KEILAR: And then joking about getting rid of journalists with a leader who is believed to be -- we've seen a lot of Russian journalists murdered and there is a belief that -- and there is evidence that the Russian government has been connected to some of that. Also think of all of the other countries where leaders have imprisoned or killed reporters, what is the real effect of that?
MUDD: I mean, I look at this and say, for the American people, the president keeps saying on guns, I represent you and I represent the Constitution. The Constitution actually says, we all have a right to free speech. If the president got his intelligence briefs and I think some of this is a reflection of lack of understanding of what happens in Russia, he'd know that you not only don't have free speech in Russia, you've got murder.
And I would also point out that on the issue of the Constitution, the president keeps talking about term limits. That's also in the Constitution. Once you get elected out, you're done. He keeps joking he's going to stay after term limits. You can't do that.
KEILAR: I want you to listen to what Leon Panetta, former CIA director and defense secretary under President Obama told me this afternoon.
(BEGIN VIDEO CLIP)
LEON PANETTA, FORMER DEFENSE SECRETARY: I think that was a disgraceful moment for the president of the United States. The president doesn't realize that when he does that, it sends a terrible message to the world that the United States is weak and that the president is weak in the presence of Vladimir Putin.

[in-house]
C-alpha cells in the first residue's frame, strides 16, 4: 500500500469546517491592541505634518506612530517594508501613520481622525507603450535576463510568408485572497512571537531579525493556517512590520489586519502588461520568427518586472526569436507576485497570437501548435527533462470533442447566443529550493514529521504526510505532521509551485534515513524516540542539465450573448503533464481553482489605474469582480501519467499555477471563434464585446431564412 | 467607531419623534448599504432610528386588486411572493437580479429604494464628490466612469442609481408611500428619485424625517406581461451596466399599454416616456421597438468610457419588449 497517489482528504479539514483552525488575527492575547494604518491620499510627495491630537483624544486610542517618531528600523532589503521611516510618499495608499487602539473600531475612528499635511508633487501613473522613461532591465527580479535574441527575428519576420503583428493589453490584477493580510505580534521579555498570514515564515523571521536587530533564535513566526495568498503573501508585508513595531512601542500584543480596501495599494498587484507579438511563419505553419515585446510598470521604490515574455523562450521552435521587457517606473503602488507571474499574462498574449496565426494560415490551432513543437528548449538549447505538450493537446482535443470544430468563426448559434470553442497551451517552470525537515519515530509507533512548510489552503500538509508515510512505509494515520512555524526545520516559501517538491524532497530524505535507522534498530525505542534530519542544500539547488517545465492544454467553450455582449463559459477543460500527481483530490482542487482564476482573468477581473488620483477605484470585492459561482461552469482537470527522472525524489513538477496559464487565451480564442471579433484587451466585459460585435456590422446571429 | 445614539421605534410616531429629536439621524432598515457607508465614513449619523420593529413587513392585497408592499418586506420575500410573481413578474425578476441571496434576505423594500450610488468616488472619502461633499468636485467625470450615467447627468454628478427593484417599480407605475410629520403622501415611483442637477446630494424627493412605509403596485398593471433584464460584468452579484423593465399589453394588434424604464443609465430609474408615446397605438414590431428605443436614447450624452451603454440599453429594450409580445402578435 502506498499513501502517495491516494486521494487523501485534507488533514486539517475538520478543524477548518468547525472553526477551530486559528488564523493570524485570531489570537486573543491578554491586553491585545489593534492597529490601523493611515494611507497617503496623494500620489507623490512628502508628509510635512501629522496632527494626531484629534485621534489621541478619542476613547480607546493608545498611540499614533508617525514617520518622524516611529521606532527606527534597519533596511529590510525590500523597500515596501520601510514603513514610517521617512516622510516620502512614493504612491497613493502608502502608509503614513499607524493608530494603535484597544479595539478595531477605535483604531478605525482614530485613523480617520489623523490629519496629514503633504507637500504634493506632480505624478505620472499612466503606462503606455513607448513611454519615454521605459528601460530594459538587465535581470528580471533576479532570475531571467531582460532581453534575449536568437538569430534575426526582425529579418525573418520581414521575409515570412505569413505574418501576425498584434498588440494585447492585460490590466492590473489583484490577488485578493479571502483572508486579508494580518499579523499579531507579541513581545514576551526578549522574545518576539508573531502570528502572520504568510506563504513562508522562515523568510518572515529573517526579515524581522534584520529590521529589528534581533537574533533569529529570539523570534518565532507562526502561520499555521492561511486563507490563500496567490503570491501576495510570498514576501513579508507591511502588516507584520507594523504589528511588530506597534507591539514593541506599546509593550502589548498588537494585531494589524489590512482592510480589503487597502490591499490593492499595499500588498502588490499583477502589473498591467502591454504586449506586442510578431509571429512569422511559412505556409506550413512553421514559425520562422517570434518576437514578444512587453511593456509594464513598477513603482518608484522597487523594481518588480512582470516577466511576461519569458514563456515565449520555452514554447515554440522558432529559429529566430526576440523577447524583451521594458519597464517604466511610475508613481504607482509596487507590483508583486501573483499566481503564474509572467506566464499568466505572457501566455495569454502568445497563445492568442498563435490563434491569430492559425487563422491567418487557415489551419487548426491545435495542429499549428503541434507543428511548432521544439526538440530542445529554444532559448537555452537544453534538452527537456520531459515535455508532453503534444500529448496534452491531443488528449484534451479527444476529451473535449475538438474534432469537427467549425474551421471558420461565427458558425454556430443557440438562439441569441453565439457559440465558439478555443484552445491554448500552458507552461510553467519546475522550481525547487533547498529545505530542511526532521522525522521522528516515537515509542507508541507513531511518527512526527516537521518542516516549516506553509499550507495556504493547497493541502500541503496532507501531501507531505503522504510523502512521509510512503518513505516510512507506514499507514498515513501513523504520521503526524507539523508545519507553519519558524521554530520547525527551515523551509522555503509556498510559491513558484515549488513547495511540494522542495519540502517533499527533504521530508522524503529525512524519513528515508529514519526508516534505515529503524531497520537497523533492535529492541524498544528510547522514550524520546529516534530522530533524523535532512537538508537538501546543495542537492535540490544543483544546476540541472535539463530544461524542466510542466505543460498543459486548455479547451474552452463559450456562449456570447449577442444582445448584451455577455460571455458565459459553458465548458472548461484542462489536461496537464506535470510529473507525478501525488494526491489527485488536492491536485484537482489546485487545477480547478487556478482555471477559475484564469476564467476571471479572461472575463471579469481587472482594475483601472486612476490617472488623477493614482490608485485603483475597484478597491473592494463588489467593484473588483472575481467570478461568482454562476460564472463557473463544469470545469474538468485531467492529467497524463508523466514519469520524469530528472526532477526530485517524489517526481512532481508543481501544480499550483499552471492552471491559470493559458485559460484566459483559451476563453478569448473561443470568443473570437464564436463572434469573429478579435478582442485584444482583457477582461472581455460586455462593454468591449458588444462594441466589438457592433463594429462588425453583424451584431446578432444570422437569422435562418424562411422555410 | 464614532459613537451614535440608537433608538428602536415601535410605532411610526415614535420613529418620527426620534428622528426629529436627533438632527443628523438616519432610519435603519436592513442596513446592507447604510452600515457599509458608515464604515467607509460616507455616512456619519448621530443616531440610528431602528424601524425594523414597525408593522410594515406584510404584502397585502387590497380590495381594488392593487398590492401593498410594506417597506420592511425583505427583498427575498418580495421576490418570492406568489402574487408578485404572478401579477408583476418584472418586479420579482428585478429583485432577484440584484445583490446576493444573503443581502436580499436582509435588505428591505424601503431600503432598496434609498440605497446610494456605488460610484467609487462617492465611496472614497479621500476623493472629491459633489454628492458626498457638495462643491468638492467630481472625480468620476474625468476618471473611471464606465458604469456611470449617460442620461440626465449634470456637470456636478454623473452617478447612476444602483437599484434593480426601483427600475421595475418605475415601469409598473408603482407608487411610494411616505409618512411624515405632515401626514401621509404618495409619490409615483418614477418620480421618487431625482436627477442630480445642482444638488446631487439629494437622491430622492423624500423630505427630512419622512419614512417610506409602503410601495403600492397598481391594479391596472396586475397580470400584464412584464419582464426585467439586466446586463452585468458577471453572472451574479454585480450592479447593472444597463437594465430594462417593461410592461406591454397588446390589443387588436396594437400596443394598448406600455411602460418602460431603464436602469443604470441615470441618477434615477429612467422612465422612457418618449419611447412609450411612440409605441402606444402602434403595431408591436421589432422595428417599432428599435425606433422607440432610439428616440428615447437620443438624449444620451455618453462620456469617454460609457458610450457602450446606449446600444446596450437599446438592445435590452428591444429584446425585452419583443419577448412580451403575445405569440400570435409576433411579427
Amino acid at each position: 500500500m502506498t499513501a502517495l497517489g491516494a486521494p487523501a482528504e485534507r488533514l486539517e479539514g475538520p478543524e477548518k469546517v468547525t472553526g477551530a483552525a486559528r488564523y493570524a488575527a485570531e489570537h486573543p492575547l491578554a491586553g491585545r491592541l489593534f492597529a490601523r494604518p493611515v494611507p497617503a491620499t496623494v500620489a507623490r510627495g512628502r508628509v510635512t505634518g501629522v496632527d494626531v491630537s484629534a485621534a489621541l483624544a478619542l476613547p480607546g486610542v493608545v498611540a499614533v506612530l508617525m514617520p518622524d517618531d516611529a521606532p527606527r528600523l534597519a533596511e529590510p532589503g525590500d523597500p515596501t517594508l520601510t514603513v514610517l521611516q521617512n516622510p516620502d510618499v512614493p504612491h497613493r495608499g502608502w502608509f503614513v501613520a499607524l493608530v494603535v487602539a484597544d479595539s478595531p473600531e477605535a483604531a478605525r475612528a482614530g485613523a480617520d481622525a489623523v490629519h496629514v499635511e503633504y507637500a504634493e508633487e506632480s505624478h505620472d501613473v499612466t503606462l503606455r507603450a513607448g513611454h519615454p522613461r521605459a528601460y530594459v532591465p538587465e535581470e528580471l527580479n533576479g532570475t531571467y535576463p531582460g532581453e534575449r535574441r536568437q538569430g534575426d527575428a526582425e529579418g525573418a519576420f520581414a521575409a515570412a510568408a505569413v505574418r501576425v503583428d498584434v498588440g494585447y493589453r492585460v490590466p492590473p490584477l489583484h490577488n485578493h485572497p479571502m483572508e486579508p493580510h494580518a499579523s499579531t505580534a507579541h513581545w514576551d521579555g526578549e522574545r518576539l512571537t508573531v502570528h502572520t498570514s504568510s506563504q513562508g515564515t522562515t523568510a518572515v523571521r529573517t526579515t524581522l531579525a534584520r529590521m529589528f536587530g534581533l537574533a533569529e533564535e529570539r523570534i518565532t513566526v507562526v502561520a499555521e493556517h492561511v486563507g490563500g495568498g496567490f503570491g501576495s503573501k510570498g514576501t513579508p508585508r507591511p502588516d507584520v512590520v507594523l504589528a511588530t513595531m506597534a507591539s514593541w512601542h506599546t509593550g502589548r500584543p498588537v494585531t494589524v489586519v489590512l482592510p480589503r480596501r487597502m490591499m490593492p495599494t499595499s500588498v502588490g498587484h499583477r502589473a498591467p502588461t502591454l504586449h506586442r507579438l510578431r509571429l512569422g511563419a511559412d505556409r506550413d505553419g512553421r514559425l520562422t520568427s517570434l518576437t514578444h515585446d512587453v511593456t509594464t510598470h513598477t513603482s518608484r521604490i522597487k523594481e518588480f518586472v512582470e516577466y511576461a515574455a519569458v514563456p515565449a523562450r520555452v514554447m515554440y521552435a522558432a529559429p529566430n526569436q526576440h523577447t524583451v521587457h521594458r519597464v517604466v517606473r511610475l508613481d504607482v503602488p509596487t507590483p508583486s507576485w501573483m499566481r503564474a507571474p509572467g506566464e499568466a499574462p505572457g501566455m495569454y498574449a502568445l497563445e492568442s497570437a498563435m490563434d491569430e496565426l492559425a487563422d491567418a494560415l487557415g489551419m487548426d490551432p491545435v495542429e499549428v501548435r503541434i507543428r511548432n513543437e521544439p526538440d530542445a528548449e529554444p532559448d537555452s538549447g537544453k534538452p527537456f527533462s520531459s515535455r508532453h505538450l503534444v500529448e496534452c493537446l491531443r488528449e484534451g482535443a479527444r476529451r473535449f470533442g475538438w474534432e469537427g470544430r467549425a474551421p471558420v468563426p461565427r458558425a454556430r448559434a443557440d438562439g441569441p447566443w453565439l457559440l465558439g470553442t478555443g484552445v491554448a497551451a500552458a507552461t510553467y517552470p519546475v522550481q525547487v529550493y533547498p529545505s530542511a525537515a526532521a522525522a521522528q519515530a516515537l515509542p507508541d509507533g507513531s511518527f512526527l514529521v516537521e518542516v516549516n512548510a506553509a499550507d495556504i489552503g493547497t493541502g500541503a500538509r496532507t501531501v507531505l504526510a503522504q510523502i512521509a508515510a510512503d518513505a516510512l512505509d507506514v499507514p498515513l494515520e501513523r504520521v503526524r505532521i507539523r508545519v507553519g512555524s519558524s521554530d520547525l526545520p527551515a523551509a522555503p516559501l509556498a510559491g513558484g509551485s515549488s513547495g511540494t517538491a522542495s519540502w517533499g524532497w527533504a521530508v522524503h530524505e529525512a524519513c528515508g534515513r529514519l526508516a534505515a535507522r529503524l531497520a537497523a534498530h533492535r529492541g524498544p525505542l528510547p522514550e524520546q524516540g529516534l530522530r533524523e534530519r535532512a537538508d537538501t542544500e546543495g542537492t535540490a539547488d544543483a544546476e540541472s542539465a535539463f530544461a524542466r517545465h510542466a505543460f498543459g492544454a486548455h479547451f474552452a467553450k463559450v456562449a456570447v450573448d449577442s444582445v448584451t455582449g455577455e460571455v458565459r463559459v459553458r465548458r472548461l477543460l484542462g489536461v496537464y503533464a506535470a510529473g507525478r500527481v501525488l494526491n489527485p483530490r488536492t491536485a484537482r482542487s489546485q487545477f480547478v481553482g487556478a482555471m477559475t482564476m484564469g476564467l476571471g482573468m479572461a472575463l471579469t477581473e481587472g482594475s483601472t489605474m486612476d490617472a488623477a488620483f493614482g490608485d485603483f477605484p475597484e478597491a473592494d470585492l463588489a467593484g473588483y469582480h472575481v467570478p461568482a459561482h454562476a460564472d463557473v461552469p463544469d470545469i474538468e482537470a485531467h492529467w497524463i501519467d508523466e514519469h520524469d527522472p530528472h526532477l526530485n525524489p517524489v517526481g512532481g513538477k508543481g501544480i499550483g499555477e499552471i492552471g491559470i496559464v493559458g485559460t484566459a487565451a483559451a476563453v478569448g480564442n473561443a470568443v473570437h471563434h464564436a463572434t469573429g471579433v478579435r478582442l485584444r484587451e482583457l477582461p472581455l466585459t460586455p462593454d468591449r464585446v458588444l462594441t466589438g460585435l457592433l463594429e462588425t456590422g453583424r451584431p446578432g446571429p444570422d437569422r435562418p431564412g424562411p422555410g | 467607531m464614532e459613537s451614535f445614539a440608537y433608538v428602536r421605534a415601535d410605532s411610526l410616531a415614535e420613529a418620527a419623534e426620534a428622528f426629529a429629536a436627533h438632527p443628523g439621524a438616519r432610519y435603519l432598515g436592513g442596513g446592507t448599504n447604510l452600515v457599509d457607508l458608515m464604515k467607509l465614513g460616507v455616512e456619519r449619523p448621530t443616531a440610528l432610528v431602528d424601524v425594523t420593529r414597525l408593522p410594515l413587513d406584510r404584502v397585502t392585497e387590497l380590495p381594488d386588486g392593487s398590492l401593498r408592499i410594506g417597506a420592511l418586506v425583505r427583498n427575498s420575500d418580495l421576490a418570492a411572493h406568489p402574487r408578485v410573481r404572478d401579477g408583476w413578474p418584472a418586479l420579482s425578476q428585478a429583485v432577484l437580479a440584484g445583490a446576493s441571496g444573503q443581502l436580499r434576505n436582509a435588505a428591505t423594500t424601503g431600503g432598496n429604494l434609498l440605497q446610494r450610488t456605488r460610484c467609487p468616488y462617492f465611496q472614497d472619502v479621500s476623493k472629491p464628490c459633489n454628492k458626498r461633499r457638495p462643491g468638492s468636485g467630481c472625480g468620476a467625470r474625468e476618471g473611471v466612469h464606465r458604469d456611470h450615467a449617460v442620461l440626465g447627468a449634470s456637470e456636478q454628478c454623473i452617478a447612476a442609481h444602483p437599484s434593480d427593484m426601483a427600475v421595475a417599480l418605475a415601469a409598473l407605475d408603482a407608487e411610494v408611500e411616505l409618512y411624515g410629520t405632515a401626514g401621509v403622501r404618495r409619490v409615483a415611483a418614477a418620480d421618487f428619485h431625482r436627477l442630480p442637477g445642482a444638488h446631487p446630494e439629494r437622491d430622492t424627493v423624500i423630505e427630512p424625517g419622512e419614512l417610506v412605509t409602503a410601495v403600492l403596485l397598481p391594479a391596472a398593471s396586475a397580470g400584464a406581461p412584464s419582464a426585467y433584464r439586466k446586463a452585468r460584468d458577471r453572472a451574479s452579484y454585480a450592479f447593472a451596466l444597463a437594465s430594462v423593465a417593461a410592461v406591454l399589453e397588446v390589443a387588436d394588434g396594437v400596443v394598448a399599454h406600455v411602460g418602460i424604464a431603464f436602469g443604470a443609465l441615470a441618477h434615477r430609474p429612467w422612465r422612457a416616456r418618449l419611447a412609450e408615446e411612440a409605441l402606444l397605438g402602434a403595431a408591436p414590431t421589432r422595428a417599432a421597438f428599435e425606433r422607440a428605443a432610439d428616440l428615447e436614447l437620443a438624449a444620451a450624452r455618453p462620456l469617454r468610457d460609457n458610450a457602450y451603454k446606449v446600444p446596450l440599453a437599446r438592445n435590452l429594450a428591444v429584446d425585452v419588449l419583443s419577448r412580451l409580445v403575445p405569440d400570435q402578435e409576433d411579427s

(END VIDEO CLIP)
KEILAR: If the president is weak in the face of Vladimir Putin, what does it mean for America?
MUDD: I think there is a bigger issue. If you look at what president has done. There is rampant murder in the Philippines, long time an American ally, but the Philippines right now are a problem. When you look at what the president said about the murder of Jamal Khashoggi and basically saying, we don't know what's going to happen after the intelligence community said this was murder and now we see the president joking with the Russians about -- with Vladimir Putin about journalists and they are murdered in Russia.
I think the impression is not just about journalism, it's not just about the First Amendment, it's about America who built a reputation on human rights saying, I'm not sure they matter that much any more. I think people watch.
KEILAR: All right. Phil Mudd, thank you so much for your insight.
MUDD: Thank you.
KEILAR: Folks in a high place are getting political, a few people that you would never expect weighing in on the 2020 election.
[16:45:00] KEILAR: The "2020 LEAD," as if two dozen candidates plus President Trump weren't enough, today the Supreme Court Justice signals that they are going to be in the mix injecting their opinions on highly-charged issues in a highly-charged race.